What do you get when you combine a classroom, courtroom, and theater stage? Associate Professor Joy Radice’s criminal law class. Radice is using a new approach to teach criminal law.
College of Law News
Potential law school applicants in East Tennessee are invited to attend a Law School Admission Workshop and Recruitment Fair on Wednesday, September 3, at the UT College of Law. The workshop is free and no preregistration is necessary.
Students of the College of Law will soon be able to practice trademark law before the US Department of Commerce’s US Patent and Trademark Office. UT is one of only forty-seven law schools chosen to participate in the USPTO Law School Clinic Certification Pilot Program.
UT’s College of Law is one of the nation’s fifty-four best value law schools, according to The National Jurist magazine. The magazine looks at a number of academic and financial variables, including the law school’s tuition, student debt accumulation, employment success, bar passage rate, and cost of living. Employment is given the greatest weight, 35 percent, because of recent woes in hiring.
Doug Blaze is beginning his final year as dean of the College of Law. He has decided to return to teaching full time. The search for a new dean is underway. The goal is to fill the position by July 2015. Bob Rider, dean of the College of Education, Health, and Human Sciences, is chairing the search.
Law Professors Jerry Black and Carl Pierce retired this summer and, in their honor, an award was established to recognize a third-year law student who is active in pro bono and public interest work and intent on pursuing a career in the field. The 2014 award was presented to recent graduate Brooke Boyd.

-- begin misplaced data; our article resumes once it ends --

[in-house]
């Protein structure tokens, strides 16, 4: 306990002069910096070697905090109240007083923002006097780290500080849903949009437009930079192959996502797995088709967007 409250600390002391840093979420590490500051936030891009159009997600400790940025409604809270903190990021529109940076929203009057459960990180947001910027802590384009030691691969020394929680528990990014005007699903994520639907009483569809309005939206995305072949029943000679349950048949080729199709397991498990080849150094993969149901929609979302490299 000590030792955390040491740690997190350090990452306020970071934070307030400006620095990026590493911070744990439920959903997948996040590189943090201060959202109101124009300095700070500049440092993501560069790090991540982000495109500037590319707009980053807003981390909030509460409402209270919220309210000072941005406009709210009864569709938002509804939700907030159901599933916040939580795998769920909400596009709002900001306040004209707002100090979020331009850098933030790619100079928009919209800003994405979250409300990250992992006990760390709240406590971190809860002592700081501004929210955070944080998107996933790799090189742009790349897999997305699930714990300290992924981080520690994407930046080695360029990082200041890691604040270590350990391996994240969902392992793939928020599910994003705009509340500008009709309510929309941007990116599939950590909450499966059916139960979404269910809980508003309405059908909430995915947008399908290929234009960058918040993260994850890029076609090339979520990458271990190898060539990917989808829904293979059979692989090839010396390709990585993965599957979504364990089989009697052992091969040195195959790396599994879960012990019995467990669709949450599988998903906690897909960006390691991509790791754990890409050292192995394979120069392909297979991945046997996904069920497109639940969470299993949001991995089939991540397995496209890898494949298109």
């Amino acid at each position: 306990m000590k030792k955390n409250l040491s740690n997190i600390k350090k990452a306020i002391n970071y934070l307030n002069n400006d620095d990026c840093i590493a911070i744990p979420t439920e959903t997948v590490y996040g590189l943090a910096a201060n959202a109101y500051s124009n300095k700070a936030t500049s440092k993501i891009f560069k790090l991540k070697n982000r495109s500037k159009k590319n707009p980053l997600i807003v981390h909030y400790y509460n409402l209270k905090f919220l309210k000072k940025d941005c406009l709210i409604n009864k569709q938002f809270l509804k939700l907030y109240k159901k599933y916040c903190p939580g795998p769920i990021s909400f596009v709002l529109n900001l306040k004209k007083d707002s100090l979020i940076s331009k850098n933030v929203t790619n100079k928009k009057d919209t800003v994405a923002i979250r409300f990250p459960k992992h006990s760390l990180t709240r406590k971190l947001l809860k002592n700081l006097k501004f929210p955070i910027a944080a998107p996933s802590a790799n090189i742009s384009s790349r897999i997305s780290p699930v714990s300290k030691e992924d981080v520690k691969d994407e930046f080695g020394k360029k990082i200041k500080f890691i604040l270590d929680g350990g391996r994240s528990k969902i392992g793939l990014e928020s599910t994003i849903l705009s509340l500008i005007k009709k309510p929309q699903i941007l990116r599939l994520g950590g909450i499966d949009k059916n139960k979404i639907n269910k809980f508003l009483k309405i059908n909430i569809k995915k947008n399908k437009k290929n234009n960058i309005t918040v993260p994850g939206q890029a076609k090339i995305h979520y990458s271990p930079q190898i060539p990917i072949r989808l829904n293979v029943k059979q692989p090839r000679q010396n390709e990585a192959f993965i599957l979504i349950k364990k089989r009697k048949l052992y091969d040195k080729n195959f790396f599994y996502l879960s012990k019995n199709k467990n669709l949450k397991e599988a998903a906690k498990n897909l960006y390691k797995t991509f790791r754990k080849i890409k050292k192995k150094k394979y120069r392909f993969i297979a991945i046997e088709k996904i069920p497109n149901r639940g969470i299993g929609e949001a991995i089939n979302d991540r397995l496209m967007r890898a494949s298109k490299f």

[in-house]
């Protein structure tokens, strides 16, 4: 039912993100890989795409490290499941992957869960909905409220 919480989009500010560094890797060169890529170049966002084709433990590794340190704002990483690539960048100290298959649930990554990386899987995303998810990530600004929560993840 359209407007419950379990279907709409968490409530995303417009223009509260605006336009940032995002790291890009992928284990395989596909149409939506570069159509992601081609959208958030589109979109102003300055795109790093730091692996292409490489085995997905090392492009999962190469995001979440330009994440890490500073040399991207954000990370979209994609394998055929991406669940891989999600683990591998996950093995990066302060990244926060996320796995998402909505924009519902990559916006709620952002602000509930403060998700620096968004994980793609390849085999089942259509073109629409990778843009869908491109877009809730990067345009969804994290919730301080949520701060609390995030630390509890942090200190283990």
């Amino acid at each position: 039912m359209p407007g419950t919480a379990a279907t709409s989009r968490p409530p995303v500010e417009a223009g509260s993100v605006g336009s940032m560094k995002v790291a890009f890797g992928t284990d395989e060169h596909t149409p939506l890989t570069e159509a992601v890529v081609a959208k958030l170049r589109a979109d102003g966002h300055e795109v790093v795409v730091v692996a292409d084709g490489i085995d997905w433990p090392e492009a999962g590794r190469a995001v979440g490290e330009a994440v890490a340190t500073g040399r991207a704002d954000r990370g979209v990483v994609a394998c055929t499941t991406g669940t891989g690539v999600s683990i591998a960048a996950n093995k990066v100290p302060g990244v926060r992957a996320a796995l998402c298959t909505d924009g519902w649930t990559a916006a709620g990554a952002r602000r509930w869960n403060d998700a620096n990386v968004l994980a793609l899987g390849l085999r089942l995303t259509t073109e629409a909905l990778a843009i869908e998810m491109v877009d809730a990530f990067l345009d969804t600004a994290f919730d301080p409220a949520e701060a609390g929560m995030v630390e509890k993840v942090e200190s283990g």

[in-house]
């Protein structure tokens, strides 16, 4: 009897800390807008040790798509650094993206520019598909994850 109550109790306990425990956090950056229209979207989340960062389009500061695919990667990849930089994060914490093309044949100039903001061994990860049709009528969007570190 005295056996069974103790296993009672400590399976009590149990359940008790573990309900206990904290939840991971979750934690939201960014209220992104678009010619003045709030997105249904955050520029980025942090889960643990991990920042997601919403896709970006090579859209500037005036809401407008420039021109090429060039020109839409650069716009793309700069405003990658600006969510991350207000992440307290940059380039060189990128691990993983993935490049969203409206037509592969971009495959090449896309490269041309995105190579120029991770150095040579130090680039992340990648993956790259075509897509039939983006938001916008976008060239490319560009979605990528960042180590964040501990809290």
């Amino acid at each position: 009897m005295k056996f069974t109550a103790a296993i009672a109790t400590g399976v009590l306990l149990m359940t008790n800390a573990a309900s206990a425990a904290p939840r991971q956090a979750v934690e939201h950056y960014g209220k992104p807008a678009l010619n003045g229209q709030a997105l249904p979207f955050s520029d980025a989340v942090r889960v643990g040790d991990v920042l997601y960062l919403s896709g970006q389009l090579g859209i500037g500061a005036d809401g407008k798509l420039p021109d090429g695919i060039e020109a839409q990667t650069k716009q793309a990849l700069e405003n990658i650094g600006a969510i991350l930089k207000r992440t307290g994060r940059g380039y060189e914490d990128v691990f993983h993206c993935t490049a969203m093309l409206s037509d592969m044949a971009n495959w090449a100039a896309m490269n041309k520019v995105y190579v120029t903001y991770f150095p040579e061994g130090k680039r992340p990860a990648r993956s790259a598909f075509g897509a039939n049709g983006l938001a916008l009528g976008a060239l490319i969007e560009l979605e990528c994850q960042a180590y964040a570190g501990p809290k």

Gary Wade, chief justice of the Tennessee Supreme Court, has established a scholarship to support students at the UT College of Law who are interested in a career in public service. The Justice Gary R. Wade Endowed Scholarship is open to students currently enrolled at or admitted to the College of Law who are Tennessee residents with financial need and express a strong interest in public service.
Siblings Todd and Amy Skelton share both a passion for the law and a passion for running. This week, both are sprinting toward the graduate school finish line. Todd is graduating in the dual JD/MBA program with concentrations in transaction and finance; Amy is getting her law degree.
As young children, siblings Goran and Nina Musinovic were forced to flee from their home in Sarajevo, Bosnia, during the civil war in Yugoslavia. Supporting each other along the way, they immigrated to America, overcame the language barrier, excelled as undergraduates at UT, and went on to study in the College of Law. Goran graduated in 2009 and today his sister, Nina, receives her law degree.
The Provost’s Service-Learning Office is working on a plan to give an “S” designation to approved courses with a service-learning component. The application process was piloted this spring by nine faculty members, each representing a different college. The university already has many courses that employ service-learning, and the service-learning office is developing mechanisms to enhance the support and recognition of faculty who do this work.